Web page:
IEDA EarthChem: Supporting the sample-based geochemistry community with data resources to accelerate scientific discovery
Kerstin A. Lehnert(1), Leslie Hsu(*1), Tiffany A. Rivera(2), J. Douglas Walker(3)
* Corresponding author: firstname.lastname@example.org (1) Lamont-Doherty Earth Observatory, Columbia University, Palisades, NY 10964, USA (2) Westminster College, Salt Lake City, UT 84105 (3) University of Kansas, Lawrence, KS 66045, USA
Three main points
1. Integrated geochemistry databases enable new science findings in diverse topics 1. EarthChem maintains a data file repository, synthesis databases, and a data portal 1. Disciplinary focus and user community input improve usability
Integrated sample-based geochemical measurements enable new scientific discoveries in the Earth sciences. However, integration of geochemical data is difficult because of the variety of sample types and measured properties, idiosyncratic analytical procedures, and the time commitment required for adequate documentation. To support geochemists in integrating and reusing geochemical data, EarthChem, part of IEDA (Integrated Earth Data Applications), develops and maintains a suite of data systems to serve the scientific community. The EarthChem Library focuses on dataset publication, accessibility, and linking with other sources. Topical synthesis databases (e.g., PetDB, SedDB, Geochron) integrate data from several sources and preserve metadata associated with analyzed samples. The EarthChem Portal optimizes data discovery and provides analysis tools. Contributing authors obtain citable DOI identifiers, usage reports of their data, and increased discoverability. The community benefits from open access to data leading to accelerated scientific discoveries. Growing citations of EarthChem systems demonstrate its success.
Geochemical compilations of enormous numbers of dense, statistically significant measurements have driven large, global-scale scientific discoveries. Examples include studies on diversity in MORB composition (e.g. Gale et al., 2013), global distributions of elements in the Earth’s derma layers (Rauch, 2011) and global patterns of intraplate volcanism (Conrad et al., 2011). New analytical methodologies allow for increasing rates of data collection that should translate to more ground-breaking scientific discoveries. With this anticipated increase, it is not feasible for single scientists to compile “all available global data” from the existing literature. This inability highlights the need for data systems to provide support for data discovery, access, and analysis to investigators, who are otherwise left with a disorganized heap of un-usable data.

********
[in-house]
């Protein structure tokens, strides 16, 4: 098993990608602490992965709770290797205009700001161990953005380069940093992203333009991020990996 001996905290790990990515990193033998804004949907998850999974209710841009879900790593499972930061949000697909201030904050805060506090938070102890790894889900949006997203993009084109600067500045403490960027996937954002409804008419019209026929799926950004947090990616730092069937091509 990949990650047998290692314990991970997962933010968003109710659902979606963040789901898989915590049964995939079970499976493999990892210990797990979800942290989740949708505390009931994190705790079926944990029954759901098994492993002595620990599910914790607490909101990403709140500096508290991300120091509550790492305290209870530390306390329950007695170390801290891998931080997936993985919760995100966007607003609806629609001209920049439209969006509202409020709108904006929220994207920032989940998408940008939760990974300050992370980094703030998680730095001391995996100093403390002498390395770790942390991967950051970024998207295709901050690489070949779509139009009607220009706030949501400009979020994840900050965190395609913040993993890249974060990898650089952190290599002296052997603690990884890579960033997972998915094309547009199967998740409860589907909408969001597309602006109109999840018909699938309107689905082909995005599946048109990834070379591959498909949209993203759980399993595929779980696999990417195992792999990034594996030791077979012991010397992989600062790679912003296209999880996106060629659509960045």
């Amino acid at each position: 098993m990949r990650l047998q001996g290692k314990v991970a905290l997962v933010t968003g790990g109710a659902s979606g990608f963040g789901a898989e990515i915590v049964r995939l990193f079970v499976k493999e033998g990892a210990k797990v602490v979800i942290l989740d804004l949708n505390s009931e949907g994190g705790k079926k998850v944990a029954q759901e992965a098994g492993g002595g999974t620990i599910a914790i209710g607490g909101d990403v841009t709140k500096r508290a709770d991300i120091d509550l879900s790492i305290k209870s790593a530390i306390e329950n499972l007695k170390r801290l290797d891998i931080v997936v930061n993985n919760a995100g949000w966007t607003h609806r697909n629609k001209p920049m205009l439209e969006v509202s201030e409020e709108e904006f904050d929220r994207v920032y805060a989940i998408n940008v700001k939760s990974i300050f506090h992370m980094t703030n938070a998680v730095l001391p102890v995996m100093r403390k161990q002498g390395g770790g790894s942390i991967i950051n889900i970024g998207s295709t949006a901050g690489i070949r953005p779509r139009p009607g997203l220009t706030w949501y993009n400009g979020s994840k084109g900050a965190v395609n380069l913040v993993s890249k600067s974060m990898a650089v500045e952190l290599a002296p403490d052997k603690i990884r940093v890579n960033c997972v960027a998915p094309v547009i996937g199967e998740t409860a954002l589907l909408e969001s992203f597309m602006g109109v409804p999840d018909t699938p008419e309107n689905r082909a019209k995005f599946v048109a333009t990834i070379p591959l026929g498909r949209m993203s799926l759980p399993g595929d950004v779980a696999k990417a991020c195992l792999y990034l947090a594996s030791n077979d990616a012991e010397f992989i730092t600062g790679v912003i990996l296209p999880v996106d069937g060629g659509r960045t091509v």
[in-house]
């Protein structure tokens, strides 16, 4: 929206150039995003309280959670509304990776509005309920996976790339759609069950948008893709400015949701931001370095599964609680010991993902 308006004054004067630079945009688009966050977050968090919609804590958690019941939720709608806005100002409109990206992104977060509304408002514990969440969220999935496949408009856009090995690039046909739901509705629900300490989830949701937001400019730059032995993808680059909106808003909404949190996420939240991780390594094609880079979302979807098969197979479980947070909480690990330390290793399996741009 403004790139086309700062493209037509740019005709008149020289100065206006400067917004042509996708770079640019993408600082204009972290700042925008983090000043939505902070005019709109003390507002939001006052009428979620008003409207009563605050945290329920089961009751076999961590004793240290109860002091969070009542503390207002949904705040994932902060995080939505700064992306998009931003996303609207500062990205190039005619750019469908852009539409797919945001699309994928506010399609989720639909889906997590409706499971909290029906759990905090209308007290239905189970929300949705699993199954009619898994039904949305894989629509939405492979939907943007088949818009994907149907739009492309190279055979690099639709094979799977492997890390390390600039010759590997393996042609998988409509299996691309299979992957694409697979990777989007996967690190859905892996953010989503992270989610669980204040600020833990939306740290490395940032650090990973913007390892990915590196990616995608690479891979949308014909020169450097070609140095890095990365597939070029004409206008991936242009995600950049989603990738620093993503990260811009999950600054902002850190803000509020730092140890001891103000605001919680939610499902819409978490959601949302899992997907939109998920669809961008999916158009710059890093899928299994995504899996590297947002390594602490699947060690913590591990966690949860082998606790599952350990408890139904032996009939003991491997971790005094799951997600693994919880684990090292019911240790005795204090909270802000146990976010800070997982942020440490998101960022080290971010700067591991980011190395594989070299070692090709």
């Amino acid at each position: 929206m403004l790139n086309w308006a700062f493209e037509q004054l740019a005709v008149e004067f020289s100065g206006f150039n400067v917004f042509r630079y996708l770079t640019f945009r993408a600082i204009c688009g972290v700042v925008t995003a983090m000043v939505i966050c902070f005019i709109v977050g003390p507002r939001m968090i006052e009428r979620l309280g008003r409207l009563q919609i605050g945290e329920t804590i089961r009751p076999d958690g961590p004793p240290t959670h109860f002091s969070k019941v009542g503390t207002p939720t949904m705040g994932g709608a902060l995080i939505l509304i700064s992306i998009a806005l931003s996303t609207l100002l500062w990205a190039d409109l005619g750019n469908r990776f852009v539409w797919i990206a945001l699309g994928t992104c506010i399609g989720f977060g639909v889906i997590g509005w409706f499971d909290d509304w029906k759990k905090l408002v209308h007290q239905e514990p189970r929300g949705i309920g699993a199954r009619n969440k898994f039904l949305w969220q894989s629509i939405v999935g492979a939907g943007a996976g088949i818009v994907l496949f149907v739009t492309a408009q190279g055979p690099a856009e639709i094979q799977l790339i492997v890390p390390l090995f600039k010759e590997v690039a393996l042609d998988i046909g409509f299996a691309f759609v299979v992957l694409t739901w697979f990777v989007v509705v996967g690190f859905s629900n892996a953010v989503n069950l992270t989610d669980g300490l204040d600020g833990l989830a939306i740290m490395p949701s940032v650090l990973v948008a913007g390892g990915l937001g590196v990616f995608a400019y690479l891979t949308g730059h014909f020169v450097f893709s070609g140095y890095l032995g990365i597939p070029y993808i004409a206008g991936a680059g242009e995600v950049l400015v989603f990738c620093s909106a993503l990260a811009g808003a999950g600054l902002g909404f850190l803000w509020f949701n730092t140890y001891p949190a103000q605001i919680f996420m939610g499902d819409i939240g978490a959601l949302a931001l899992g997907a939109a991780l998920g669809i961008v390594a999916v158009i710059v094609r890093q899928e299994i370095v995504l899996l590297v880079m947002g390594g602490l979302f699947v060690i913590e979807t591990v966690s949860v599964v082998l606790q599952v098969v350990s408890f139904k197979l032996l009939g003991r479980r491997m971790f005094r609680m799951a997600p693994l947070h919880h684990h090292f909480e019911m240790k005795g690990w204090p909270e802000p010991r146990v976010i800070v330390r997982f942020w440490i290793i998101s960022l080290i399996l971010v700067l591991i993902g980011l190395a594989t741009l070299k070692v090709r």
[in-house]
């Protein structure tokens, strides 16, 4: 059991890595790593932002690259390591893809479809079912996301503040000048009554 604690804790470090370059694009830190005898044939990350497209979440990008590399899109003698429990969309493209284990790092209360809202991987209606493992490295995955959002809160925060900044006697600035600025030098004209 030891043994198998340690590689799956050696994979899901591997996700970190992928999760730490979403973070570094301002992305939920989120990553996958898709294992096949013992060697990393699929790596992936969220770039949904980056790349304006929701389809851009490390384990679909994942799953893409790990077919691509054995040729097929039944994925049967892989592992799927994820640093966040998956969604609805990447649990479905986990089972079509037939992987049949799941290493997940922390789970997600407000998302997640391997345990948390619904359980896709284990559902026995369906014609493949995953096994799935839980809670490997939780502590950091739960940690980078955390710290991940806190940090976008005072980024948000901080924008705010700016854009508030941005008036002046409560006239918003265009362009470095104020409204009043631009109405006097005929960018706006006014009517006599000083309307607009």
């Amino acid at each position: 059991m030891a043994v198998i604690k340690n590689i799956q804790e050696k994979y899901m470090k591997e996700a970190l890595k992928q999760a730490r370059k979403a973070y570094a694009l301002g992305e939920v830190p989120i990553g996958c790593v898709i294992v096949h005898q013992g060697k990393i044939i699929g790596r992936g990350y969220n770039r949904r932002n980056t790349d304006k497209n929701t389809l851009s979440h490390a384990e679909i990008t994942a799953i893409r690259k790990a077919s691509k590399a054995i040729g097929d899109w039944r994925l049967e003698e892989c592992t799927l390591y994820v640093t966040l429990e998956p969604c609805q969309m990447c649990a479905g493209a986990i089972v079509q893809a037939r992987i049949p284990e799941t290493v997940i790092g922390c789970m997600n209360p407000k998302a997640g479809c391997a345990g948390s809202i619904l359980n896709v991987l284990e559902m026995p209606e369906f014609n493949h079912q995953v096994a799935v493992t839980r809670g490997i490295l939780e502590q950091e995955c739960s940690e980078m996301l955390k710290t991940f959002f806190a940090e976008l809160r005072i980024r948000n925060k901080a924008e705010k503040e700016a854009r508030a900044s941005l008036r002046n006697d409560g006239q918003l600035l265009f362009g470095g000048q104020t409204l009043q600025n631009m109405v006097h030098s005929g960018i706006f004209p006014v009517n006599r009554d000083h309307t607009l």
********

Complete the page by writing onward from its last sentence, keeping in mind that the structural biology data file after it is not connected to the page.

The IEDA (Integrated Earth Data Applications) EarthChem data facility (http://www.earthchem.org) develops and operates digital data collections focused on the geochemistry of rocks and sediments from a wide range of global geographic settings. EarthChem citations show that its use is extending far beyond its rock and sediment geochemistry origins (http://www.earthchem.org/citations). For example, EarthChem has been cited in diverse scientific studies such as prediction of natural base-flow stream water chemistry (Olson et al., 2012), a prototype of a web-based relational database for archaeological ceramics (Hein et al., 2011), and strontium and oxygen isotope fingerprinting of green coffee beans and its potential to proof authenticity of coffee (Rodrigues et al., 2010).
The citations, both within geochemistry and petrology or extending to new innovative uses, demonstrate the utility of the databases to the scientific community. However, the utility comes only after much work to address the challenges and complexities of data and information standardization, lack of investigator contributions due to lack of time or willingness, time needed for organizing data extracted from the literature, and the development and maintenance of systems that are useful to and used by the community. Geochemistry is an example of a discipline in the "long tail" of data (Heidorn, 2008), where individual investigators and labs hold troves of data collected with one-of-a-kind newly developed techniques. This type of data has its own unique issues in data system development. Disciplinary expertise is extremely helpful for proper documentation of data and associated metadata for reuse. A recurring theme is how to balance quality control with the amount of documentation provided, while giving proper credit to the investigators who originally obtained the data.
In this contribution, we describe the origin and current capabilities of IEDA EarthChem resources for sample-based geochemical data, list the benefits of those resources for scientists, and highlight some of the derived scientific results. We describe the options available to investigators for submitting their data to the system and opportunities for scientific attribution. We show how EarthChem has addressed the challenges related to long-tail scientific data management and contributed to scientific output.